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New frontiers of family - seminar series 1-4, overview. Dates: 18 March, 20 April, 11 May, 7 June

Tuesday, 7 June 2016, 08:30 - 16:30

multiple (see programme below)

New frontiers of family: an 'Intimate Relationships' seminar series

New frontiers of family: The psychological implications of emerging family forms’ is a seminar series that will be launched in 2016. This series is funded by the British Psychological Society and will consist of four one-day workshops on emerging family forms. The series is organised by:

  • Dr Naomi Moller, Open University
  • Dr Victoria Clarke, University of the West of England, Bristol
  • Dr Nikki Hayfield, University of the West of England, Bristol
  • Dr Fiona Tasker, Birkbeck, University of London

This seminar series is approved by the British Psychological Society (BPS).


The proposed seminar series will consist of 4 seminars focussed on two intersecting themes:

  • Beyond genetic relatedness (indicative topics: embryo and gamete donation, surrogacy, same-sex adoption, co-parenting)
  • Beyond nuclear family structures (indicative topics: voluntary childlessness, polyamorous families, trans parenting)

Seminar 1: Beyond the nuclear family: Conceiving of a non-nuclear family, 18 March 2016 - The Open University in Cambridge

Further details here:

Seminar 2: Beyond the non-nuclear family: Non-nuclear family planning, 20 April 2016 - Birkbeck, University of London

To register and for further details click here:

Seminar 3: Beyond genetic kinship: Donor conception, 11 May 2016, The Open University in Manchester 

To register and for further details click here:

Seminar 4: Beyond the nuclear family: Experiences of non-nuclear families, 7 June 2016, University of the West of England, Bristol

To register and for further details click here:


Seminar Series Rationale

The image of the family provided by most undergraduate psychology textbooks and programmes remains steadfastly traditional, and yet increasingly out-of-date. Disparate pockets of research within the discipline address the psychological implications of non-traditional families, but psychology as a whole lacks a cohesive narrative around the changing nature of the family (a narrative that is strongly apparent in sister disciplines such as sociology). Psychological contributions to debates about non-traditional families are often limited to assessments of the emotional welfare of children in new family forms, but it is our contention that psychologists have much more to contribute to debates about the changing nature of the family.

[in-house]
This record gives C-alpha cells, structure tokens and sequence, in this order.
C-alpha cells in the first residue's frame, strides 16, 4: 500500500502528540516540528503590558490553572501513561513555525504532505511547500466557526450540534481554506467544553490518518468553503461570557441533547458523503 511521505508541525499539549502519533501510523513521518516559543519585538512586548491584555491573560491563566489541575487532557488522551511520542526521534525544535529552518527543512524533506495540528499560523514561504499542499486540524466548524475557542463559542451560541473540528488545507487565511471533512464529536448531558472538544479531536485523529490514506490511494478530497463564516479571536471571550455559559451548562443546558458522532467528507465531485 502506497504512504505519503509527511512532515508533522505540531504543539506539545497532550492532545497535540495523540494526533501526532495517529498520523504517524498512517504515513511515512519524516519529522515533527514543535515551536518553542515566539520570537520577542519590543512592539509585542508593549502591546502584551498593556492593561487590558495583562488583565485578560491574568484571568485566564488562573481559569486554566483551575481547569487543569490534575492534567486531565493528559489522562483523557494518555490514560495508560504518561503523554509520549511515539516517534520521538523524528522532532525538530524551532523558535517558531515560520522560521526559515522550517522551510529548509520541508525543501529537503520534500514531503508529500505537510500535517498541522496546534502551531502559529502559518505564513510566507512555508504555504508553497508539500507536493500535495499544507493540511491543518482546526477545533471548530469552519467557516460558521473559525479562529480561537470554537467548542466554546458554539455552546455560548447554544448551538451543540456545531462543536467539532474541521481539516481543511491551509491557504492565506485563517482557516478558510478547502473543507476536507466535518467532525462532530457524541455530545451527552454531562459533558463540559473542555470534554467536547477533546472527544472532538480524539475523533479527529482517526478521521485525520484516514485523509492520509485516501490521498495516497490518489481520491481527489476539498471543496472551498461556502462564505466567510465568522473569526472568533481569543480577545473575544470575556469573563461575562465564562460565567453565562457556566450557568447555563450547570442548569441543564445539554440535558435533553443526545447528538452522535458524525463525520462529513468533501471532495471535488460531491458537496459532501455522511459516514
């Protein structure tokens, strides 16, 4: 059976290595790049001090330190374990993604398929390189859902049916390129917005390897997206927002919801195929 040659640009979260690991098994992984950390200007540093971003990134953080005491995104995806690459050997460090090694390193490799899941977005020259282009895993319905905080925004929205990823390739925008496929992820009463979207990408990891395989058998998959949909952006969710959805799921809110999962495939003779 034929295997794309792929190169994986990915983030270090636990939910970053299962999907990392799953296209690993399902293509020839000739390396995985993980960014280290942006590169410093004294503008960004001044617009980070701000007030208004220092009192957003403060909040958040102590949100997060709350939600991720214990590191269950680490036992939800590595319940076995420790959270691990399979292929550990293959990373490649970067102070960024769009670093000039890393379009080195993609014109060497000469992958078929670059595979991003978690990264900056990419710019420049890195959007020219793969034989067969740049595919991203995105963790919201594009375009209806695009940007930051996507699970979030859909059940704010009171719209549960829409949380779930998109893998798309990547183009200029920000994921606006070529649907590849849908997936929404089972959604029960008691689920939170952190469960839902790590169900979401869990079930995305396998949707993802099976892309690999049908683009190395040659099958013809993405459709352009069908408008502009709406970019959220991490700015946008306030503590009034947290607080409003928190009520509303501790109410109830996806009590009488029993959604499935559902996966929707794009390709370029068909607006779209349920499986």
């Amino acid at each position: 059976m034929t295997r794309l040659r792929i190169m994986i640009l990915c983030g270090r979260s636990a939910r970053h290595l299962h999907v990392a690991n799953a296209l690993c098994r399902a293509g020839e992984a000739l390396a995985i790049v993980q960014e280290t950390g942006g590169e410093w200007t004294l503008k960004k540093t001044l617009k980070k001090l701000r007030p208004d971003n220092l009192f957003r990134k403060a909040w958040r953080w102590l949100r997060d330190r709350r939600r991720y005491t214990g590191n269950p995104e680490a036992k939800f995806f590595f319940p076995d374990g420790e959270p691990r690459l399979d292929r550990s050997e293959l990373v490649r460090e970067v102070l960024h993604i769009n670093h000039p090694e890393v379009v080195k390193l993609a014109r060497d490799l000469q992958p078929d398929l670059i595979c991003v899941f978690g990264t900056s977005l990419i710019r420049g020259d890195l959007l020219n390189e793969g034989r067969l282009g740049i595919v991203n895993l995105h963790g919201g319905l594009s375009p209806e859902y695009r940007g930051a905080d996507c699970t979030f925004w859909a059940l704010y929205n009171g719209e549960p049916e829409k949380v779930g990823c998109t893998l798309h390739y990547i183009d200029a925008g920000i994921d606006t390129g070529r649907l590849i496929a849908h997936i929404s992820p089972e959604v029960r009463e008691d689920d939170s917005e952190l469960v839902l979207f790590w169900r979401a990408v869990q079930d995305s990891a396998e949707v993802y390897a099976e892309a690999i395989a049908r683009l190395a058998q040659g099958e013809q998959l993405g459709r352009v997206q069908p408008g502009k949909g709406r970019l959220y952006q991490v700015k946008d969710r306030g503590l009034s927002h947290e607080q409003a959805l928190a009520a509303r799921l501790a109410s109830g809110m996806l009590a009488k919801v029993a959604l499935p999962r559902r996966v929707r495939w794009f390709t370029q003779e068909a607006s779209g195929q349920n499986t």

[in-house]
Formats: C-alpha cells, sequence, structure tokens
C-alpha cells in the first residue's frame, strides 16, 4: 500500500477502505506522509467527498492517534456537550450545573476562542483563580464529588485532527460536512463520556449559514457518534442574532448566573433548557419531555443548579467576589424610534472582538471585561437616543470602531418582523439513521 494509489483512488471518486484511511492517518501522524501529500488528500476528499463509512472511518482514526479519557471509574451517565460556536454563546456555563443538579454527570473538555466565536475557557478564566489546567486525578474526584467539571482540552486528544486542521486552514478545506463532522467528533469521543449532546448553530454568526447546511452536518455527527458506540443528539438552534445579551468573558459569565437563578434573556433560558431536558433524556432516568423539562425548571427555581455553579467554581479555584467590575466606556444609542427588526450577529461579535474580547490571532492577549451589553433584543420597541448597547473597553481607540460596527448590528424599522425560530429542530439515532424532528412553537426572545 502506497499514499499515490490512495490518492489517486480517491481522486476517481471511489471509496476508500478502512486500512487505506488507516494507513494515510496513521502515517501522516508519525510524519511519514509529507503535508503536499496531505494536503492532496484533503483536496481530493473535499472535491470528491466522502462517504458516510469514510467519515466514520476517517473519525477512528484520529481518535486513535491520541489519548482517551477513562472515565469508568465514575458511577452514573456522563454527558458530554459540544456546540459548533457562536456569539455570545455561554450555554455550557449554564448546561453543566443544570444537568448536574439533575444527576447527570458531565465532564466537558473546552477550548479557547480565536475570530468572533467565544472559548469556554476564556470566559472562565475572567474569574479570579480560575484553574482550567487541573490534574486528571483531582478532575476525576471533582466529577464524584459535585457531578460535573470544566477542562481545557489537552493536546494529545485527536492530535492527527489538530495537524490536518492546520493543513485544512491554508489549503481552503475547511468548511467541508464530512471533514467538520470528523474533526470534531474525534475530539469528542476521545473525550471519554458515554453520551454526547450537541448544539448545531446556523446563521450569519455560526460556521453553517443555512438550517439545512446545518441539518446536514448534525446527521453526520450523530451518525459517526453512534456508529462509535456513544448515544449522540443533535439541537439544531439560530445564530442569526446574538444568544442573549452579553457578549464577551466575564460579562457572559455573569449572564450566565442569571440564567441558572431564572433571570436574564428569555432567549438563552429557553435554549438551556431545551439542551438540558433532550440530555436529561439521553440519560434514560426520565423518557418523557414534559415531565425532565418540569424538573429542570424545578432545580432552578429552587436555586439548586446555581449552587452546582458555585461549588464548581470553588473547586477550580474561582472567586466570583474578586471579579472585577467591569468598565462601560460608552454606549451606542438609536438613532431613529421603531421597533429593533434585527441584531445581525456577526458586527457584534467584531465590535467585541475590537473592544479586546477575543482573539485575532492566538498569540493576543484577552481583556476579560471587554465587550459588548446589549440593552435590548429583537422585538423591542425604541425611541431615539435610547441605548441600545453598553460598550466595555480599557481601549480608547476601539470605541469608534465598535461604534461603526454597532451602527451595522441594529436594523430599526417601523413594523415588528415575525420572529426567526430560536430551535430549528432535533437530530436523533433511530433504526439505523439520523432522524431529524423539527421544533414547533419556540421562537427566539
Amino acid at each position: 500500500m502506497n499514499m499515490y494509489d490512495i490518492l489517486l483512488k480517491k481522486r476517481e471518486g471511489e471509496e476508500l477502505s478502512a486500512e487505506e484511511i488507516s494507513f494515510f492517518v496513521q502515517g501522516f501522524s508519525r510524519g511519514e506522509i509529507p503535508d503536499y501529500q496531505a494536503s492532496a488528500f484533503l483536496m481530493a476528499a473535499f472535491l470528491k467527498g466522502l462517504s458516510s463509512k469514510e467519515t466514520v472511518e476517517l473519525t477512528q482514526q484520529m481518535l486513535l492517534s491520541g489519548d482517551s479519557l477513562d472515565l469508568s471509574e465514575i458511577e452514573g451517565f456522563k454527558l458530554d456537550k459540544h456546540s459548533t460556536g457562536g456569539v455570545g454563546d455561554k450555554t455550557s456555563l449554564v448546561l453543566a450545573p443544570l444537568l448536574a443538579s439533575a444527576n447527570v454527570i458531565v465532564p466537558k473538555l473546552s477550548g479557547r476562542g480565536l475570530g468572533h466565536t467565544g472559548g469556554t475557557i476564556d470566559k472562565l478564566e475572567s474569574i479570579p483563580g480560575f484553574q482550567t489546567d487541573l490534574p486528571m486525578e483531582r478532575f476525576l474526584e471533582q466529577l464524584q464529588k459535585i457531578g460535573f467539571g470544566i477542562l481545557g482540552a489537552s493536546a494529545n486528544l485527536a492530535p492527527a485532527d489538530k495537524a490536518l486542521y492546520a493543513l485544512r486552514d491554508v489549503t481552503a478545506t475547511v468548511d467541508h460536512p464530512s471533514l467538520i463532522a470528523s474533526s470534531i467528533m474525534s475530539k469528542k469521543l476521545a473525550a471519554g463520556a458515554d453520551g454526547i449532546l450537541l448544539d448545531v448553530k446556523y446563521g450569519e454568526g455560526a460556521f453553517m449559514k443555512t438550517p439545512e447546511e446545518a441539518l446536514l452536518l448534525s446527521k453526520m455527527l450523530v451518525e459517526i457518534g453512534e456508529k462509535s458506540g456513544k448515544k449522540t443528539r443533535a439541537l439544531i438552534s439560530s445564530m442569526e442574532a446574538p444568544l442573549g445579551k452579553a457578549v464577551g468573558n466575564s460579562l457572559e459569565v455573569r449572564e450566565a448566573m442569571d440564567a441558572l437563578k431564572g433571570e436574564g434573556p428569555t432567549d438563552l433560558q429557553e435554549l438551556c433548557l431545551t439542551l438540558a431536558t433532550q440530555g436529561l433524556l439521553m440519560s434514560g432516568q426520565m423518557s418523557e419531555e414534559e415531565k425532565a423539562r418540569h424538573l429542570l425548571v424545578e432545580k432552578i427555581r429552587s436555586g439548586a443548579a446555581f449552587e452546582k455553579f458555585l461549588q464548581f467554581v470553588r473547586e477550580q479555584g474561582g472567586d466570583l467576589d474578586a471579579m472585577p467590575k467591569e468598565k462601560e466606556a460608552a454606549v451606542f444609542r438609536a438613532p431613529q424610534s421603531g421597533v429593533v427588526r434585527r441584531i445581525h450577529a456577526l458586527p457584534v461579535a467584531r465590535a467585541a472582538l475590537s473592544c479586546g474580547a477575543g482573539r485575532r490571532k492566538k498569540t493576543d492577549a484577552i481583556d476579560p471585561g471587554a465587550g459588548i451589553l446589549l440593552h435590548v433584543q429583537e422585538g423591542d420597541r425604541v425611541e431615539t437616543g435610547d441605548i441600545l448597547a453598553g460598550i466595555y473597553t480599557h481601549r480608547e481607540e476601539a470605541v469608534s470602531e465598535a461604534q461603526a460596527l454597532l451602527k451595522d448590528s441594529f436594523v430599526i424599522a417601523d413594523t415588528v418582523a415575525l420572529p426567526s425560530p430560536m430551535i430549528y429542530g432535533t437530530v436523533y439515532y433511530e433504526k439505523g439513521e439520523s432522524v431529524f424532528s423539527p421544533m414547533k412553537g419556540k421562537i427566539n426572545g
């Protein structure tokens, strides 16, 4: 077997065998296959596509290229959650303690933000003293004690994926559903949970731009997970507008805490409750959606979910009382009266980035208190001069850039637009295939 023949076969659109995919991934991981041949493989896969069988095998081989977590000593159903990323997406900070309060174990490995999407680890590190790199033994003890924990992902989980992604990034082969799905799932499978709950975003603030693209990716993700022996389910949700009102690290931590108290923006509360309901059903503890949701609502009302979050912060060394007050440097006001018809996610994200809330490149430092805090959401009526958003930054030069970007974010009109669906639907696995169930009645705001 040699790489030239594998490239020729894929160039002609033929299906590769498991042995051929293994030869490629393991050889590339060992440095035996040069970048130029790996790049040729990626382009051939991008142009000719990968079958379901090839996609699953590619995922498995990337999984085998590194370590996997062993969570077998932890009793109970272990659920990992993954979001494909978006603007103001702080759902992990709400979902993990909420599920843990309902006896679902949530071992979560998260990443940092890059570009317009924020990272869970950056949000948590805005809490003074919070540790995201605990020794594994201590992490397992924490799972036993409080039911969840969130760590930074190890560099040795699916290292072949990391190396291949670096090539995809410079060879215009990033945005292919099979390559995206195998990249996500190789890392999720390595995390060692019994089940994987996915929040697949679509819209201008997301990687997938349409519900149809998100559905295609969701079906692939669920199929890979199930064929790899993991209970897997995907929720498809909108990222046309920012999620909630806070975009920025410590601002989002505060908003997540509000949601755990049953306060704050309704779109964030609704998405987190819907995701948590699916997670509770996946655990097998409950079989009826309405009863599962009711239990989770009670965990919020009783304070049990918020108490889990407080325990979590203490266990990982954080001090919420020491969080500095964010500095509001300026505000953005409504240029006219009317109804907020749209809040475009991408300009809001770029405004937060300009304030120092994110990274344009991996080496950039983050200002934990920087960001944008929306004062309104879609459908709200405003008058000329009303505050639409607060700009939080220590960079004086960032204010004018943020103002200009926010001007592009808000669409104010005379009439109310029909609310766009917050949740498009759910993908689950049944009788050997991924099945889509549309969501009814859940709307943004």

As such, the purpose of the seminar series is to explore the psychological and social implications of family forms that have emerged or become increasingly prominent in the last few decades through, for example, legislative changes or the development of new reproductive technologies. This includes a wide variety of family formations: from families in which children are conceived through the use of reproductive technologies such as embryo donation (first recorded in Britain in the early 1990s) to same-sex parented families in which the children were adopted (the provisions of the Adoption & Children Act that made adoption by same-sex couples possible came into force in 2005). These new family formations are not limited to families with children however; voluntary childlessness is increasingly visible in the wider culture, as are family forms with more than two parents, such as polyamorous and lesbian and gay co-parented families. Thus this seminar series will explore the psychological meanings and experiences of familial relationships that extend beyond the traditional prerogatives of genetic kinship and the nuclear family unit. Furthermore, because psychology arguably lags behind other social science disciplines in researching new family formations, distinguished colleagues from related disciplines (such as social work and sociology) will be invited to contribute to the seminar series to provide insight into family forms that have yet to be considered by psychologists, and to assist psychologists working in the area to set future agendas for their research.